“This is great news, now we can really put our energy and resources into making our outside dining space a true extension of our interior dining room. I am so excited to be able to treat our guests to the safety and peace of mind that comes with dining in the open air while enjoying the classic mamnoon experience.” – Jen Kligerman, General Manager, mamnoon on Capitol Hill

“Being able to dine at an outdoor café or browse merchandise displays on the sidewalk is great for residents and businesses alike. These programs can only be successful, however, if businesses provide a safe, straightforward pathway for all pedestrians to continue to access sidewalks.” – Marci Carpenter of the National Federation of the Blind of Washington


The Seattle Fire Department (SFD) will immediately begin issuing free, 90-day tent permits and free heating permits to help small businesses continue their operations outdoors during the COVID-19 pandemic in the colder, rainier months ahead. 

All free tent permits must align with SFD regulations, including complying with the fire code. Refunds will also be provided for tent permits issued since July 1, 2020, when the purpose was to move a business or service outside given public health restrictions on indoor use. The permits are limited to 90-days due to the need for frequent inspection to maintain compliance with building and fire codes.  Permittees who already paid for a heating permit since July 1, 2020, will be refunded. Refunds may take up to six-eight weeks to be issued by the City. 

While outdoor dining equipment can now remain outside 24/7, the City recommends that business owners bring their equipment inside during a severe weather event.  

Interested applicants can review this flyer and contact permits@seattle.gov for more information or questions about a refund.  

We’ve also created winter weather guidelines for all equipment a small business owner may need to operate outside during the coming months. Business owners can review this flyer with more information.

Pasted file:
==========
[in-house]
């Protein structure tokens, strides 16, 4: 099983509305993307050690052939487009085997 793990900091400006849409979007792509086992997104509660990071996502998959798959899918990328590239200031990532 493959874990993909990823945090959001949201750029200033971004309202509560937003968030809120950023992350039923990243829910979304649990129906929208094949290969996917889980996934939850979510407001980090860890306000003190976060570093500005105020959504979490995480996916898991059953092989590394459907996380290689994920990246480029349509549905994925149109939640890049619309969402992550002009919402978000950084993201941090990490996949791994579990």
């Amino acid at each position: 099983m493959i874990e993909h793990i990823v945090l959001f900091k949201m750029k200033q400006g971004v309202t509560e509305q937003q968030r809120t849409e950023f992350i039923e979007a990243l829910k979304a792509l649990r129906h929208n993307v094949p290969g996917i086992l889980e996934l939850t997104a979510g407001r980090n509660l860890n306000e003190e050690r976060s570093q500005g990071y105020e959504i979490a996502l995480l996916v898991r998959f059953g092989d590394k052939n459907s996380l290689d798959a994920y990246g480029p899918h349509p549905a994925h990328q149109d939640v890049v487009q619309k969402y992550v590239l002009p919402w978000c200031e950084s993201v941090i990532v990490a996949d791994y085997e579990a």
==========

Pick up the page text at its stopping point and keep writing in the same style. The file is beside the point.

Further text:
This is another example of how we at SDOT are nimbly and efficiently using all the tools we can to support critical small businesses and restaurants – as well as our entire community – which make Seattle so special.  

All types of bikes on a Stay Healthy Street in Seattle. Photo Credit: SDOT Flickr.

Since the beginning of the COVID-19 crisis, we’ve reimagined how to use the public right-of-way to create opportunities and tools to support our City’s small businesses. We got an overwhelmingly positive response from both residents and businesses for our temporary street café and retail permit options. By extending the duration of the permits and publishing winter weather guidance for permit holders, we’re providing certainty for our small businesses so they can rely on these tools year round.” Seattle Department of Transportation Director Sam Zimbabwe

This commitment is part of our continued efforts to support our entire community through – and despite – the global COVID-19 pandemic, economic challenges, and more.  

(Other examples include: our Stay Healthy Streets and Blocks, Keep Moving Streets, work to Reconnect West Seattle through the closure of the West Seattle Bridge, as well as many other projects which you can read about more on our blog!) 

The City continues to develop creative new policies to help small business owners operate outside in a way that’s comfortable, safe, and healthy for their customers. There will be more information on new initiatives in the coming weeks.  

Read more about our temporary permits: